Accounting Standards for Corporate Tax

FTA Guidelines for Accounting Standards for Corporate Tax

12/4/20233 min read


Federal Decree-Law No. 47 of 2022 on the Taxation of Corporations and Businesses (“Corporate Tax Law”) was issued on 3 October 2022 and was published in Issue #737 of the Official Gazette of the United Arab Emirates (“UAE”) on 10 October 2022. The Corporate Tax Law provides the legislative basis for imposing a federal tax on corporations and Business profits (“Corporate Tax”) in the UAE. The provisions of the Corporate Tax Law shall apply to Tax Periods commencing on or after 1 June 2023.

The Federal Tax Authority (FTA) has issued a Guide (CTGACS1) on the accounting standards taxable persons can use for the purpose of corporate tax in the UAE.

Taxable persons must calculate their taxable income using financial statements prepared in accordance with the accounting standards recognized in the UAE.

Accepted Accounting and Reporting Standards

According to the Corporate Tax Law, each taxable entity's taxable income must be calculated individually, relying on appropriately prepared standalone (unconsolidated) Financial Statements for financial reporting, adhering to the Accounting Standards accepted in the UAE for Corporate Tax purposes.

Ministerial Decision No. 114 of 2023 outlines that, for Corporate Tax purposes in the UAE, the exclusive Accounting Standards acknowledged are the International Financial Reporting Standards ("IFRS") and the International Financial Reporting Standard for small and medium-sized entities ("IFRS for SMEs").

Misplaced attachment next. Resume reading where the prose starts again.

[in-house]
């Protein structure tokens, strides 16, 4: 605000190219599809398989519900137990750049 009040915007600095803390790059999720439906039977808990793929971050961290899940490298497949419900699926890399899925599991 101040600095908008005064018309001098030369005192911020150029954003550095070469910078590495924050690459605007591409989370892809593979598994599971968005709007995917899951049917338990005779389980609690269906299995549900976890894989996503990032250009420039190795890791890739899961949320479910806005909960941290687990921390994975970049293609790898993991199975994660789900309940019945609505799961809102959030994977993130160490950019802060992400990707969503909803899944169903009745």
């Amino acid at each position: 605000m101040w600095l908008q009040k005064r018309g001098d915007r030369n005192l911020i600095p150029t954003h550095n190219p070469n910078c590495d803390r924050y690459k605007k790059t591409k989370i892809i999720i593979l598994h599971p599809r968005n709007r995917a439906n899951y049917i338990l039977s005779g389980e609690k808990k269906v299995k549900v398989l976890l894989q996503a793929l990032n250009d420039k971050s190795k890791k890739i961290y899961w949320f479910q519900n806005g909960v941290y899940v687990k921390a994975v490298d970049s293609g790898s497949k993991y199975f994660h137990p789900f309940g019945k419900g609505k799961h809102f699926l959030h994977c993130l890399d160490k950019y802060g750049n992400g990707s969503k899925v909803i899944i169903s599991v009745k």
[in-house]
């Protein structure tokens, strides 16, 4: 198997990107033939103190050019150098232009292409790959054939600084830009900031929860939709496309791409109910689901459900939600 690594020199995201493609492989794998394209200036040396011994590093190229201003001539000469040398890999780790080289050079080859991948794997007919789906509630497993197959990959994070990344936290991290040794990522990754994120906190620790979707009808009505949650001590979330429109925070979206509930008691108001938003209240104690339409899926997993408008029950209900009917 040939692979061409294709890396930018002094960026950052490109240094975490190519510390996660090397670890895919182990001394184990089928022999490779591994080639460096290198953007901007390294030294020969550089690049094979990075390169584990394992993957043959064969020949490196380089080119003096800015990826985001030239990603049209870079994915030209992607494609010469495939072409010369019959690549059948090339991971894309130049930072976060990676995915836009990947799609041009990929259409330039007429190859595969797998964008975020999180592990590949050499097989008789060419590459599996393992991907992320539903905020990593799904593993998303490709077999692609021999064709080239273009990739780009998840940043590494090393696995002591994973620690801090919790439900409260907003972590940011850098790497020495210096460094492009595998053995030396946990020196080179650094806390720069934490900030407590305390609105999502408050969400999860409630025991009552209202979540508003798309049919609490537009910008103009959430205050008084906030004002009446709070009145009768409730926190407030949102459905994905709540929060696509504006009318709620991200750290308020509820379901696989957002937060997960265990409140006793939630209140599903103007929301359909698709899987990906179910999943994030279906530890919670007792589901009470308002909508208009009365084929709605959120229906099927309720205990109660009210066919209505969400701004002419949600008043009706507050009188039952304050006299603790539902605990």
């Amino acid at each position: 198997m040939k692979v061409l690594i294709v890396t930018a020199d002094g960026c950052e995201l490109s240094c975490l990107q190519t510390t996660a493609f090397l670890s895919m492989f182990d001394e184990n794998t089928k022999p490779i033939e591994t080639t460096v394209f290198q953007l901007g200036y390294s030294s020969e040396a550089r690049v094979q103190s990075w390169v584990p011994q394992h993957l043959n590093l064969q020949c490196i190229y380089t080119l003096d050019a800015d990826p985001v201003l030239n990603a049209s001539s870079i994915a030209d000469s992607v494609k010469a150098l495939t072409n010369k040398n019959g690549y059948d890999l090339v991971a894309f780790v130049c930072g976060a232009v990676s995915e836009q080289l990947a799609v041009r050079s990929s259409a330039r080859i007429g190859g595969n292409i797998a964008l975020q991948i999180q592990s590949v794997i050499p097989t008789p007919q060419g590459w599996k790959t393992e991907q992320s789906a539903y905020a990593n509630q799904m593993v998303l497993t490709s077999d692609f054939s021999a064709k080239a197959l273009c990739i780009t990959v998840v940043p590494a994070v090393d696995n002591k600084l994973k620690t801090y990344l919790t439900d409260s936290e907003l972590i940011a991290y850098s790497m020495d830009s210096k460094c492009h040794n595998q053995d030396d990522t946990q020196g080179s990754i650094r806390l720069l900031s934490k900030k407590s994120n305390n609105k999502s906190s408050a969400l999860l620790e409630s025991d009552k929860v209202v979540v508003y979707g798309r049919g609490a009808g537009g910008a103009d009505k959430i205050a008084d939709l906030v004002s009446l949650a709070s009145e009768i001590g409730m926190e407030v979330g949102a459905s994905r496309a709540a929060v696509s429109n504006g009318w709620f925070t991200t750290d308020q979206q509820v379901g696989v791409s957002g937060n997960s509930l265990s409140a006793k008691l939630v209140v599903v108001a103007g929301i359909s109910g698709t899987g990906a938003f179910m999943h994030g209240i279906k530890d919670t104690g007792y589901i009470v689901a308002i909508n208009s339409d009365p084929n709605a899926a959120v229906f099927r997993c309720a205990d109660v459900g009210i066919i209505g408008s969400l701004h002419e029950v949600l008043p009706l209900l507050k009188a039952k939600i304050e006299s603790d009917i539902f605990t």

International Financial Reporting Standards

Taxable Persons shall use IFRS as the Accounting Standards accepted in the UAE for Corporate Tax purposes. Corporate tax consultants in Dubai can assist businesses in preparing the books of accounts as per the IFRS.

IFRS for SMEs (Small and Medium-sized Enterprises)

Taxable entities, for Corporate Tax purposes, are permitted to utilize the International Financial Reporting Standard for small and medium-sized entities (IFRS for SMEs) if their revenue does not surpass AED 50 million in a given Tax Period. It's essential to note that IFRS for SMEs is not the default Accounting Standard; its use is contingent upon meeting the specified revenue criteria. In instances where the revenue requirement is not met, the standard International Financial Reporting Standards (IFRS) must be employed.

Accounts not prepared under IFRS or IFRS for SMEs

In accordance with the Corporate Tax Law, Taxable Persons must employ either IFRS or IFRS for SMEs, depending on applicability, for the computation of Taxable Income. Neglecting to adhere to this requirement will be considered a breach of the Corporate Tax Law, potentially leading to administrative penalties. However, outside the scope of Corporate Tax, Taxable Persons are allowed to utilize alternative accounting standards, provided that all pertinent calculations and reporting, when mandated, are conducted using IFRS or IFRS for SMEs for Corporate Tax purposes.